PC 32310 (http://law.onecle.com/california/penal/32310.html)
PC 16740 (http://law.onecle.com/california/penal/16740.html)

Just saying'.
Actually, more properly-called standard capacity magazine (or so-called large capacity magazine). The names used are just to confuse people, aka propaganda.

Quote:
But the key here is that the OP cannot bring the large cap mag into the state to do the demonstration.
The magazine can be shipped to the FFL from out of state if the FFL has the large capacity magazine permit.

http://law.onecle.com/california/penal/32410.html

http://law.onecle.com/california/penal/32430.html
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  #9  
Old 03-25-2013, 3:26 PM
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Quote:
Originally Posted by kemasa View Post
but can not take apart a magazine and sell it as a parts kits.
Absolutely and completely FUD
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  #10  
Old 03-26-2013, 7:47 AM
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Quote:
Originally Posted by rbetts View Post
Absolutely and completely FUD
That is what the CA DOJ said and part of the problem is that they are the ones who deal with it. If you get the complete magazine in, you need to log it in. If you take it apart, then you need to document that. Where does it say what the process is? Perhaps you can do it and perhaps you can't, but the fact is that the DOJ can harass you for doing it.

Where does it say what the process is? Where does it say you can do it?
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  #11  
Old 03-26-2013, 10:10 AM
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Quote:
Originally Posted by kemasa View Post
Actually, more properly-called standard capacity magazine (or so-called large capacity magazine). The names used are just to confuse people, aka propaganda.
"Propaganda"? How ironic that I agree with you. (You do realize that the citations you provided in your post use the specific term "large-capacity" magazines, right? http://www.calguns.net/calgunforum/s...82&postcount=8)

No. We are in California, and this is "Calguns.net". This discussion centers on California law. The name in California Penal Code is "large-capacity" magazine. That is not the "so-called" name; it is the "properly-called" name in California. It's not confusing at all.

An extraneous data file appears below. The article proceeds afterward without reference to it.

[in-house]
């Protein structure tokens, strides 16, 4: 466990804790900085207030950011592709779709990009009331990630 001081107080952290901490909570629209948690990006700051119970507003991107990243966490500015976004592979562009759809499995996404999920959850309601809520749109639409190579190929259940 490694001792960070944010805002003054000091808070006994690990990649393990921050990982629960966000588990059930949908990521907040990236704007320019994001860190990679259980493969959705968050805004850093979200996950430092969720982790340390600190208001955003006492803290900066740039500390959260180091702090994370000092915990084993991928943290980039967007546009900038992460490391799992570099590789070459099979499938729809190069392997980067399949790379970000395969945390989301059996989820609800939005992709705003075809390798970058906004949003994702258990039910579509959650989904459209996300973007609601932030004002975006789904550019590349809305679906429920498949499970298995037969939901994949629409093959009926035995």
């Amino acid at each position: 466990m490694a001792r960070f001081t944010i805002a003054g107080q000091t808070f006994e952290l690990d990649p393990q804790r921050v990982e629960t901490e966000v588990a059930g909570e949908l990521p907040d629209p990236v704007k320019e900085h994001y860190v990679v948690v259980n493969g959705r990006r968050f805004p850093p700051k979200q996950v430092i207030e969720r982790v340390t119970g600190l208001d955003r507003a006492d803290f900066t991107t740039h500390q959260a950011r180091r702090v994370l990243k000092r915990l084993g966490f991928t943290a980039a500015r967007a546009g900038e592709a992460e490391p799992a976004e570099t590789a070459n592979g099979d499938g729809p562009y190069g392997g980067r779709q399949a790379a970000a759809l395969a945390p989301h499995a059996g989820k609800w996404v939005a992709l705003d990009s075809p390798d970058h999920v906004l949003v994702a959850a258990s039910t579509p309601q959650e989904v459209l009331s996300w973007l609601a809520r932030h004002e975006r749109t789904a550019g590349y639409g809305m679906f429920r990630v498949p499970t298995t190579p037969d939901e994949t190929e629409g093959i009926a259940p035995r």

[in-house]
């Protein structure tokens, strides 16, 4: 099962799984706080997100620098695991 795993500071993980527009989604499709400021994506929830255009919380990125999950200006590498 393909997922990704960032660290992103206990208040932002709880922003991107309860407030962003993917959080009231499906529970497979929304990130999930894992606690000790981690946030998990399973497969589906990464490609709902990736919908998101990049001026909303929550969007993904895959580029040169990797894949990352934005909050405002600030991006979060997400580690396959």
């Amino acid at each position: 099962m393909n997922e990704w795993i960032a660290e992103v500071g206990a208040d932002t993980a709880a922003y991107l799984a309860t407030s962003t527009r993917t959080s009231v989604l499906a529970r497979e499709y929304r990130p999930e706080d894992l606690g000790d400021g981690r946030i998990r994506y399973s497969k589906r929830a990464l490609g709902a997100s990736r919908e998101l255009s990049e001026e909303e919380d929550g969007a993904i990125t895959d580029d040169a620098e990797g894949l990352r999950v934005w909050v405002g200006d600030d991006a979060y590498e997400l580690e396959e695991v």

Until you start using "standard" capacity. Since California law identifies any +10 round magazine as large-capacity, what is "standard"? Is it anything with 10 or less? Ruger LC9 has 7; Glocks may come with 6; Springfield 1911 has 7, or 8, or 9 or 10. It's only confusing because you attempt to confuse it with a nonsensical term like "standard".

So, the term "standard" magazine has no meaning in California. So why use it? Its only value is to reference that, some 13 years ago, large capacity magazines were "standard" from manufacturers. That ship has sailed, and continued reference is simply delusional propaganda. (See, I do agree with you).

(Note: all questions above are rhetorical and therefore do not require an answer.)

Quote:
Originally Posted by kemasa View Post
The magazine can be shipped to the FFL from out of state if the FFL has the large capacity magazine permit.
Quote:
Originally Posted by kemasa View Post
You (the FFL) would need to log the magazine when you receive it, but then you would need to document what you did with it.
Thank you for confirming that the OP cannot bring the large-capacity mag into the state. It would have to be done by specifically-licensed FFLs, and not on behalf of the OP. Of course, the receiving FFL could loan the large capacity magazine to the OP for safety demonstration, but the FFL would then retain the mag and have to find a use for it. Economically, that all sounds like a bad business practice for both FFLs involved (or a really expensive cost to the OP).

Cheers,

JR

Last edited by Dvrjon; 03-26-2013 at 10:17 AM..
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  #12  
Old 03-26-2013, 10:39 AM
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Quote:
Originally Posted by Dvrjon View Post
"Propaganda"? How ironic that I agree with you. (You do realize that the citations you provided in your post use the specific term "large-capacity" magazines, right? http://www.calguns.net/calgunforum/s...82&postcount=8)
It seems clear that you don't understand the point and instead seem to prefer to use the wrong terms in order to confuse people.